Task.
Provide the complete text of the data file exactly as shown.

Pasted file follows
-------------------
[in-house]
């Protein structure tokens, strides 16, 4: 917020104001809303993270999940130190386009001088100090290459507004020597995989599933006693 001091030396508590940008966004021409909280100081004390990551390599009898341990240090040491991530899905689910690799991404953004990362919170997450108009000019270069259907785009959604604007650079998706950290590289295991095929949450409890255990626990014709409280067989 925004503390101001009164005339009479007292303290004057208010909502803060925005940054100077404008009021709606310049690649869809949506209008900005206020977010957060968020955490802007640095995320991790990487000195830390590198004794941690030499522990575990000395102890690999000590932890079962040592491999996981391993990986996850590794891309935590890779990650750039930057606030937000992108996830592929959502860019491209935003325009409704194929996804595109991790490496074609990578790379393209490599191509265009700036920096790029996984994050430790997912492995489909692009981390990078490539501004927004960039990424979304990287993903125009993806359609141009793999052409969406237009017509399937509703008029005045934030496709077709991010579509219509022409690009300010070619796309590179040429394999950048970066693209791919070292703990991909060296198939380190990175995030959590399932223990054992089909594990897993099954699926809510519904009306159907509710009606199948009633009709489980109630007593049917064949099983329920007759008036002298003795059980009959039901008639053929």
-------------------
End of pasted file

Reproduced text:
[in-house]
């Protein structure tokens, strides 16, 4: 917020104001809303993270999940130190386009001088100090290459507004020597995989599933006693 001091030396508590940008966004021409909280100081004390990551390599009898341990240090040491991530899905689910690799991404953004990362919170997450108009000019270069259907785009959604604007650079998706950290590289295991095929949450409890255990626990014709409280067989 925004503390101001009164005339009479007292303290004057208010909502803060925005940054100077404008009021709606310049690649869809949506209008900005206020977010957060968020955490802007640095995320991790990487000195830390590198004794941690030499522990575990000395102890690999000590932890079962040592491999996981391993990986996850590794891309935590890779990650750039930057606030937000992108996830592929959502860019491209935003325009409704194929996804595109991790490496074609990578790379393209490599191509265009700036920096790029996984994050430790997912492995489909692009981390990078490539501004927004960039990424979304990287993903125009993806359609141009793999052409969406237009017509399937509703008029005045934030496709077709991010579509219509022409690009300010070619796309590179040429394999950048970066693209791919070292703990991909060296198939380190990175995030959590399932223990054992089909594990897993099954699926809510519904009306159907509710009606199948009633009709489980109630007593049917064949099983329920007759008036002298003795059980009959039901008639053929």